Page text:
Other medications may be used to help reduce fatigue, ease muscle cramps, control spasticity, and reduce excess saliva and phlegm. Drugs also are available to help patients with pain, depression, sleep disturbances, dysphagia, and constipation. Baclofen and diazepam are often prescribed to control the spasticity caused by ALS, and trihexyphenidyl or amitriptyline may be prescribed when people with ALS begin having trouble swallowing their saliva.

Breathing support:

When the muscles that assist in breathing weaken, use of ventilatory assistance (intermittent positive pressure ventilation, bilevel positive airway pressure (BiPAP), or biphasic cuirass ventilation (BCV) may be used to aid breathing. Such devices artificially inflate the person's lungs from various external sources that are applied directly to the face or body. When muscles are no longer able to maintain oxygen and carbon dioxide levels, these devices may be used full-time. BCV has the added advantage of being able to assist in clearing secretions by using high-frequency oscillations followed by several positive expiratory breaths. People may eventually consider forms of mechanical ventilation (respirators) in which a machine inflates and deflates the lungs. To be effective, this may require a tube that passes from the nose or mouth to the windpipe (trachea) and for long-term use, an operation such as a tracheotomy, in which a plastic breathing tube is inserted directly in the person's windpipe through an opening in the neck.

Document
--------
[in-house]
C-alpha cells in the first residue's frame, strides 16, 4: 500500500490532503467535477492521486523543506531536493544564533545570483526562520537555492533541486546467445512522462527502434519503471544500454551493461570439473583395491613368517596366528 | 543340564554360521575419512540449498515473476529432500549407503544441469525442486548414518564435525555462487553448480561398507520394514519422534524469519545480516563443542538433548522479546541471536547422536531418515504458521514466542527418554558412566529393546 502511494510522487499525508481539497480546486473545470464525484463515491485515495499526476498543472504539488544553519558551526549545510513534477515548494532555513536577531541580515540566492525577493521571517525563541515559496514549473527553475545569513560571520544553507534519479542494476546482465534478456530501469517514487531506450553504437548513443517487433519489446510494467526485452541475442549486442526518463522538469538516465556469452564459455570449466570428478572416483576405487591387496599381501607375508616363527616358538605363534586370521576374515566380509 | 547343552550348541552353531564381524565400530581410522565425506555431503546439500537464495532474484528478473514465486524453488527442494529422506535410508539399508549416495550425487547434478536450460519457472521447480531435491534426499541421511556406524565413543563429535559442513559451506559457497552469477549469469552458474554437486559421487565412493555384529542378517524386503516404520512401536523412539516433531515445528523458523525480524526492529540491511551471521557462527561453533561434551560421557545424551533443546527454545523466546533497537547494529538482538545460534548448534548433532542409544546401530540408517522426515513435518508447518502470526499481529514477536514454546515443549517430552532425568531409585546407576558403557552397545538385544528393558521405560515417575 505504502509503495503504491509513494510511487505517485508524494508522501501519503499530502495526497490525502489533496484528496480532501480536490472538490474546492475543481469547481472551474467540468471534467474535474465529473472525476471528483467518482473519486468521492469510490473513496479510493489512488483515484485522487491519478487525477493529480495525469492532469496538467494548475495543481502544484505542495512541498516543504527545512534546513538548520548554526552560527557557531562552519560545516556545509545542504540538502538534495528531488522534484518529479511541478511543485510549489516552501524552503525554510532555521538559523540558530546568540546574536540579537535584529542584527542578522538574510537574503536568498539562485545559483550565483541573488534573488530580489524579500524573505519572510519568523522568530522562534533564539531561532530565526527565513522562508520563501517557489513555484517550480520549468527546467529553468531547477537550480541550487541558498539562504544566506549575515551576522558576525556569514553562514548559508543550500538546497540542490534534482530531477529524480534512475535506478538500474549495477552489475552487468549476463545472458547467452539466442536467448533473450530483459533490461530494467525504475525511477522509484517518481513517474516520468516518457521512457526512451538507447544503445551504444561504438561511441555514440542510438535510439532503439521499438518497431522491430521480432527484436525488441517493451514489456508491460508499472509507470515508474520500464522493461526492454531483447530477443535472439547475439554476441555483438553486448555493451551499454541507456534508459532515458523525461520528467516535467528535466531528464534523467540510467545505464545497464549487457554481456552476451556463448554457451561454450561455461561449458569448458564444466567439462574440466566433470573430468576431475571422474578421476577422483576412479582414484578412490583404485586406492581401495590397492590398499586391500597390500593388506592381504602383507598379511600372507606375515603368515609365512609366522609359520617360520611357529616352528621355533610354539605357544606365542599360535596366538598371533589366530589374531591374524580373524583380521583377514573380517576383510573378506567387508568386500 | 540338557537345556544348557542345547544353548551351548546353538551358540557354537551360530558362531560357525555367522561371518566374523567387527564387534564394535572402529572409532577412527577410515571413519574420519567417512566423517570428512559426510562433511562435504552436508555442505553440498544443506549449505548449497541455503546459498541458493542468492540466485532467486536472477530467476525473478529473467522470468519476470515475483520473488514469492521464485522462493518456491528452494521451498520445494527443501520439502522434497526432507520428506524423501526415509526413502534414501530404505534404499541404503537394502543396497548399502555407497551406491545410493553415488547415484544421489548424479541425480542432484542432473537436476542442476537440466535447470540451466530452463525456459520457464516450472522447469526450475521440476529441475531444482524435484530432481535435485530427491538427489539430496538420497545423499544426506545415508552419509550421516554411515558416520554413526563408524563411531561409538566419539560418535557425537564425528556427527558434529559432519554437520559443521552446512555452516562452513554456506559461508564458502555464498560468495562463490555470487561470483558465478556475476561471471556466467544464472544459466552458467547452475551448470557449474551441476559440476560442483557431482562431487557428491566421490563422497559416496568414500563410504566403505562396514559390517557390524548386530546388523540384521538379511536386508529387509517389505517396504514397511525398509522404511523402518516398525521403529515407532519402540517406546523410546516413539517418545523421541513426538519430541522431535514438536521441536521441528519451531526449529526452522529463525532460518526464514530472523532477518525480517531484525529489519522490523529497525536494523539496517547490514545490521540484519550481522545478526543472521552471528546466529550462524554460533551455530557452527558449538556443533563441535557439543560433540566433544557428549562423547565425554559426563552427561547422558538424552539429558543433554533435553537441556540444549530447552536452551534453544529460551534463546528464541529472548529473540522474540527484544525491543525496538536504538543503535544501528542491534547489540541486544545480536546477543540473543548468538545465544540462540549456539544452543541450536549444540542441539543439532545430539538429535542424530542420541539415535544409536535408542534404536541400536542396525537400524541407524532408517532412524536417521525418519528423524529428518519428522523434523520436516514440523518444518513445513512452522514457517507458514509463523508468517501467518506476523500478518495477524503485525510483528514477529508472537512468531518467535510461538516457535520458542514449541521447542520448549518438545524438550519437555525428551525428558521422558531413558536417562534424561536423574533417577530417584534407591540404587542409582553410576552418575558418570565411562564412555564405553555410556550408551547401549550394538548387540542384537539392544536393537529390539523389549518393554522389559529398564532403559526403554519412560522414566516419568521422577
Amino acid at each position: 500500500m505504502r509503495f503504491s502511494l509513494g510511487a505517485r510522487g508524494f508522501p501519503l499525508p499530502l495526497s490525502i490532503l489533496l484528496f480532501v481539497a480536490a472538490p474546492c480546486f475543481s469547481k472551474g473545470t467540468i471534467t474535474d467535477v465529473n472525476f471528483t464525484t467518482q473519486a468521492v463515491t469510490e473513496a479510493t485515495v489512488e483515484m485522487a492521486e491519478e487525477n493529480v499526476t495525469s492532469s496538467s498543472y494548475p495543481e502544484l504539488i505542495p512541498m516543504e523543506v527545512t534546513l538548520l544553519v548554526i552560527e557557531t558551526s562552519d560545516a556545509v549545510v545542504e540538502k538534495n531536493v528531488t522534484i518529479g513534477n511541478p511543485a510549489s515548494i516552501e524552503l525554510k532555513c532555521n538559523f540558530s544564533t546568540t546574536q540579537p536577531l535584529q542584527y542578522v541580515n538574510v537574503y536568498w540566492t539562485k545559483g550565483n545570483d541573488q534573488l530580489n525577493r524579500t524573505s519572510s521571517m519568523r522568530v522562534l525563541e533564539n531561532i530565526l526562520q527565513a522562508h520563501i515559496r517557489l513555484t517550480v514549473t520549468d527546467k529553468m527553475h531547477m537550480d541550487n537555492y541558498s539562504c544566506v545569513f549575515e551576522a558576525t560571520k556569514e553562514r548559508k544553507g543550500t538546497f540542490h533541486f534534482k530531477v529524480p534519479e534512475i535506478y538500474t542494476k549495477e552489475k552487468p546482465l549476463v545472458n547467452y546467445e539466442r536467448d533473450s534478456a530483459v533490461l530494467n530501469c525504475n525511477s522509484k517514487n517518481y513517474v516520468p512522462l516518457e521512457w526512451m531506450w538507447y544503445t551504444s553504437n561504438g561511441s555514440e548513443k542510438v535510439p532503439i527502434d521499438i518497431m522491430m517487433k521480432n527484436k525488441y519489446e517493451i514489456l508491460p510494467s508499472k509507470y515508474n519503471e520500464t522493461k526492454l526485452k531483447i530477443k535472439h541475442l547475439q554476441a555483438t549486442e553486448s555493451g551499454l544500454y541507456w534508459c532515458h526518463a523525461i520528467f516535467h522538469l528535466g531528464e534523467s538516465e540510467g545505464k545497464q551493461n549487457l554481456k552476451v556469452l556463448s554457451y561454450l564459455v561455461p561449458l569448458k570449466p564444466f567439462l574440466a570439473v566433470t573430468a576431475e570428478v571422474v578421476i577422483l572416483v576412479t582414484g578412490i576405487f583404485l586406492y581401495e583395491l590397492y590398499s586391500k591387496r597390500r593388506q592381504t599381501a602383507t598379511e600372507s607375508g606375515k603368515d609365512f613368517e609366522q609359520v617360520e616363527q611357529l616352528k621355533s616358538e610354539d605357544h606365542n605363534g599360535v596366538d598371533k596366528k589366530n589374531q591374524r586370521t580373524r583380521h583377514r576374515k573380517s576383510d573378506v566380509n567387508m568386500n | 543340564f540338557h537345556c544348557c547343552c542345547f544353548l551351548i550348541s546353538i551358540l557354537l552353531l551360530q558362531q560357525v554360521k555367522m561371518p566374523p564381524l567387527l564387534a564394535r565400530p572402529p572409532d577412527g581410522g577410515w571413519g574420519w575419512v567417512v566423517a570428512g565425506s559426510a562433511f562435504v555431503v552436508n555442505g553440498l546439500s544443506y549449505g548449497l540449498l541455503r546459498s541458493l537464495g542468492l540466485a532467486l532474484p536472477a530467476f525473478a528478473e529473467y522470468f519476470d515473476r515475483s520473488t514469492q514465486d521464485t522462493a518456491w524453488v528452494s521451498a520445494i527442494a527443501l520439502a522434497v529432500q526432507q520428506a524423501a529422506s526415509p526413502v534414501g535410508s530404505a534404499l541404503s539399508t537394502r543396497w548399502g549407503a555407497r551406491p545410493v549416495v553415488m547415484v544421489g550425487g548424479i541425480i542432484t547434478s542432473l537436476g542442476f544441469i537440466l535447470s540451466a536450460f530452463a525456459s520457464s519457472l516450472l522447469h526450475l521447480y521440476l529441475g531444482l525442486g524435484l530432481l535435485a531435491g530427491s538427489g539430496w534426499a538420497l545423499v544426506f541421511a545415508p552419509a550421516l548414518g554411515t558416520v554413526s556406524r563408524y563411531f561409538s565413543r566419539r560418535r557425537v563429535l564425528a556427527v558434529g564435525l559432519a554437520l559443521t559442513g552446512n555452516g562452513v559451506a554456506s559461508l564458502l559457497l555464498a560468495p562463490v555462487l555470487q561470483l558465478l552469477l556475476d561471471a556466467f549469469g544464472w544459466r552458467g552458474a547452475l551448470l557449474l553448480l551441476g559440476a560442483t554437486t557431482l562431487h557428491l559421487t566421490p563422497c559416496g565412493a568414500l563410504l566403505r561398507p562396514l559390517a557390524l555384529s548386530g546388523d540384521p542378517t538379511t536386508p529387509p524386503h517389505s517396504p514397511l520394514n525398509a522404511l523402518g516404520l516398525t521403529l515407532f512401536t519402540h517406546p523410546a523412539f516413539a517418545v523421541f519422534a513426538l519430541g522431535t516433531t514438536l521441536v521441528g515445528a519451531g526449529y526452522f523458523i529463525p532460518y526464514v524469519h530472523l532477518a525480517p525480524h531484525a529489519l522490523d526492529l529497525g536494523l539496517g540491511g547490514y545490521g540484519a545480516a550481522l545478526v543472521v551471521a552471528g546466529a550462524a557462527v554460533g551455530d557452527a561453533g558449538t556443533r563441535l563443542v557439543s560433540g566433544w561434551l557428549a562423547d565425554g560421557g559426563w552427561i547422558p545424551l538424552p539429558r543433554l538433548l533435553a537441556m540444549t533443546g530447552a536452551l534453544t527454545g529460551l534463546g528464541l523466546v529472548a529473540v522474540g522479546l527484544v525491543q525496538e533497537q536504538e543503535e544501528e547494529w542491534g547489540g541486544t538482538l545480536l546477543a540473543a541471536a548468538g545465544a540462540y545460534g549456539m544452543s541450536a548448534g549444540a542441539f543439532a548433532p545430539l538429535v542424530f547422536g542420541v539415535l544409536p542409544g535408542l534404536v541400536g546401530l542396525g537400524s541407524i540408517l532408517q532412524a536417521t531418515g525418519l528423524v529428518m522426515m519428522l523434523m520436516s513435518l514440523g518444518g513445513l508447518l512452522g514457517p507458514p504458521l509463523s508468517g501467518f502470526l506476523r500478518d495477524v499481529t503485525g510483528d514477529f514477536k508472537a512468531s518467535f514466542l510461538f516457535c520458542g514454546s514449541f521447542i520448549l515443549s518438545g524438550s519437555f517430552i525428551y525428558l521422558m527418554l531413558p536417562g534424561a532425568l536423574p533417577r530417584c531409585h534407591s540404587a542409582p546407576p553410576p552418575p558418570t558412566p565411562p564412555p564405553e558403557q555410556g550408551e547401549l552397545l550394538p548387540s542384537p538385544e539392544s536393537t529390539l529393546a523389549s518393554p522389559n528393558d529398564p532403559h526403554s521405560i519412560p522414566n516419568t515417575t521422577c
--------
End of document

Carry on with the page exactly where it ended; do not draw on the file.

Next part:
Persons and their families should consider several factors when deciding whether and when to use one of these options. Ventilation devices differ in their effect on the person's quality of life and in cost. Although ventilation support can ease problems with breathing and prolong survival, it does not affect the progression of ALS. Patients need to be fully informed about these considerations and the long-term effects of life without movement before they make decisions about ventilation support and have deep discussions on quality of life. Some persons under long-term tracheotomy intermittent positive pressure ventilation with deflated cuffs or cuffless tracheotomy tubes (leak ventilation) are able to speak, provided their bulbar muscles are strong enough, though in all cases speech will be lost as the disease progresses. This technique preserves speech in some persons with long-term mechanical ventilation. Other persons may be able to use a speaking valve such as a Passey-Muir speaking valve with the assistance and guidance of a speech-language pathologist.

External ventilation machines that use the ventilation mode of BiPAP are frequently used to support breathing, initially at night, and later during the daytime, as well. The use of BPAP (more often referred to as noninvasive ventilation, NIV) is only a temporary remedy, however, and long before BPAP stops being effective, persons should decide whether to have a tracheotomy and long-term mechanical ventilation. At this point, some persons choose palliative hospice care.

Therapy:

Physical therapy plays a large role in rehabilitation for individuals with ALS. Specifically, physical and occupational therapists can set goals and promote benefits for individuals with ALS by delaying loss of strength, maintaining endurance, limiting pain, preventing complications, and promoting functional independence.